Martyred for the Gospel

Martyred for the Gospel
The burning of Tharchbishop of Cant. D. Tho. Cranmer in the town dich at Oxford, with his hand first thrust into the fyre, wherwith he subscribed before. [Click on the picture to see Cranmer's last words.]

Collect of the Day

The Second Sunday in Lent.

The Collect

ALMIGHTY God, who seest that we have no power of ourselves to help ourselves; Keep us both outwardly in our bodies, and inwardly in our souls; that we may be defended from all adversities which may happen to the body, and from all evil thoughts which may assault and hurt the soul; through Jesus Christ our Lord. Amen.

The Collect from the First Day of Lent is to be read every day in Lent after the Collect appointed for the Day.

Daily Bible Verse

Saturday, April 17, 2010

Roger Mann Defends the Deity of Christ Against Neo-Nestorians

The following debate is ongoing at the God's Hammer blog, which is owned by Sean Gerety.  Just when you thought the Federal Vision heresy was bad another even worse heresy raises its ugly head.  It's called Nestorianism.  The heresy of Nestorianism in essence denies that the incarnation ever took place and instead asserts that there is no union of the divine nature and the human nature in the one person, Jesus Christ.  The orthodox doctrine is that the Logos or the Word became flesh, that the Second Person of the Trinity assumed a human soul into the Godhead and literally became a human being like us.  That's a radical thought.  Apparently so radical that it has the unregenerate frothing at the mouth.  But there is one brother who is willing to stand against the pagans who deny the very deity and humanity of Jesus Christ.  Thank God for Roger Mann who is unwilling to cave in to the personal attacks and the fallacious arguments.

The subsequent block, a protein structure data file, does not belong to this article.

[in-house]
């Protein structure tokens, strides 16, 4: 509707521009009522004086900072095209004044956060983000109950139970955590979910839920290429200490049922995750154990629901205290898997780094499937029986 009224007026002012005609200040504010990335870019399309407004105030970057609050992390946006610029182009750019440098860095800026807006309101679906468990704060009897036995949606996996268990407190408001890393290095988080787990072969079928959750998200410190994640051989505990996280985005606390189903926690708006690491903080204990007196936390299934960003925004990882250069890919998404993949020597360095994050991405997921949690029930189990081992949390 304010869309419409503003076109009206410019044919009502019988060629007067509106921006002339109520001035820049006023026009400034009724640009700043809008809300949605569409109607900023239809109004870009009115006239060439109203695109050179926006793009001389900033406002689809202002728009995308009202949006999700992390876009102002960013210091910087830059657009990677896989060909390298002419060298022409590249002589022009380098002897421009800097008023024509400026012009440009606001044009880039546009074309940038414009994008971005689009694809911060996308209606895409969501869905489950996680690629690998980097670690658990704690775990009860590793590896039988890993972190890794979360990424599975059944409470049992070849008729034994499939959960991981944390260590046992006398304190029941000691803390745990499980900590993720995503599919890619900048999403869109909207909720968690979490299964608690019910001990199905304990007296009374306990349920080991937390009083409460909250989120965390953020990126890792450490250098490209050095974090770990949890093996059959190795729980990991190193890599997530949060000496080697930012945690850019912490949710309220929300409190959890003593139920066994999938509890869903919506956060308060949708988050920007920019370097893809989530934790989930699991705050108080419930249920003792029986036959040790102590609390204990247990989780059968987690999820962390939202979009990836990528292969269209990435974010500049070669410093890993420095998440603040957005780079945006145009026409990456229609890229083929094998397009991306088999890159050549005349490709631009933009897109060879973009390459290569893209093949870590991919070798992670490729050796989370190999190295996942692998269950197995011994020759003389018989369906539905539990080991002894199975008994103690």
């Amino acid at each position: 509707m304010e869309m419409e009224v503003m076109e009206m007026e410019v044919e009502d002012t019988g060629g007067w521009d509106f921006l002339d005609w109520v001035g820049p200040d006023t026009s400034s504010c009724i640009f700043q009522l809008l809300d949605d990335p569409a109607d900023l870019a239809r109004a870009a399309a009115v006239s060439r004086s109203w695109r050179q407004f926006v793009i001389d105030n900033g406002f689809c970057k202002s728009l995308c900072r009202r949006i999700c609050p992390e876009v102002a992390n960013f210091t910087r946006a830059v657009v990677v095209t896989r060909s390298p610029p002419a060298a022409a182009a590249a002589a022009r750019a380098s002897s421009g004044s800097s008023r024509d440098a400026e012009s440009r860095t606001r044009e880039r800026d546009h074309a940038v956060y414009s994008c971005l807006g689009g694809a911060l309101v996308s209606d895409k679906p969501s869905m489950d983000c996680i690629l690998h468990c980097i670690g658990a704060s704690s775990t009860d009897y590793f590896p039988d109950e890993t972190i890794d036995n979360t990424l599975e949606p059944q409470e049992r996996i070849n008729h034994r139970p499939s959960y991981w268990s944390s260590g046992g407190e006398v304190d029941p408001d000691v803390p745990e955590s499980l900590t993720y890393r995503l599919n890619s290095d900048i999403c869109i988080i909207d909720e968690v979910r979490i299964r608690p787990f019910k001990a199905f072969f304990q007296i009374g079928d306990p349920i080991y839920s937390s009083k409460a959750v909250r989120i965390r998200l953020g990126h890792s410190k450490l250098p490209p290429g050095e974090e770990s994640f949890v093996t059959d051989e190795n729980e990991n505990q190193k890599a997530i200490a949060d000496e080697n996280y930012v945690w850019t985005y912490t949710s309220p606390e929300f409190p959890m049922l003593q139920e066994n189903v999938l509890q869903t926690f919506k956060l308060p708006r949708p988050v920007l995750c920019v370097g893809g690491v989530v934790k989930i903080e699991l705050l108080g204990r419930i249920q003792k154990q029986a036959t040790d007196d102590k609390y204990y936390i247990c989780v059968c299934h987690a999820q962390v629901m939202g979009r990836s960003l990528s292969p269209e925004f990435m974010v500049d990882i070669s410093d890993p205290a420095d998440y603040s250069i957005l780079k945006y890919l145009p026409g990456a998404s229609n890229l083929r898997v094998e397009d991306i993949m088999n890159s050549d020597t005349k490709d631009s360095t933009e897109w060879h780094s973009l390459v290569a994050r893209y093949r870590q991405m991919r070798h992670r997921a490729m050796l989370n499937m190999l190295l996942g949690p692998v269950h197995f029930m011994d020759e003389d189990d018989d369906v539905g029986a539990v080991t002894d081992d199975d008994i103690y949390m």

See the remarks here:

Roger Mann said on W. Gary Crampton on the Incarnation

April 16, 2010 at 1:10 pm

lawyertheologian wrote,

I said the unity is inexplainable because there doesn't appear to be anything that could unite the two persons, as there is in the Trinity. That is why I think Robbins, from the quote Sean provided, simply spoke of it as a unique "relationship".

The so-called "unity" of the two-person heresy is "inexplainable" because it doesn't exist (and the yet the orthodox view is derided as mystical nonsense — go figure!). The three Persons of the Trinity are united in the one divine nature. But there isn't one common nature that a "divine Person" and a distinct "human person" can be united in. At best, all you have is a "divine Person" indwelling a distinct "human person" in a fleshly body, in direct opposition to Scripture: "And the Logos [the Second Person of the Trinity] became flesh" (John 1:14) — that is, assumed a complete human nature, thus becoming a true man. " The Logos didn't merely take up residence in a man; He became a man. It was the divine Logos, who, "being in the form of God [i.e., the very nature of God], did not consider it robbery to be equal with God, but made Himself of no reputation, taking the form of a bondservant [i.e., the very nature of a man], and coming in the likeness of men…" (Philippians 2:6-7). Yet, the two-person heresy explicitly denies that the divine Logos ever became a man, that He ever assumed human nature, that He ever grew in wisdom, suffered, and died on the Cross. No matter how you try to define "person" in such a view, it is heretical, plain and simple.

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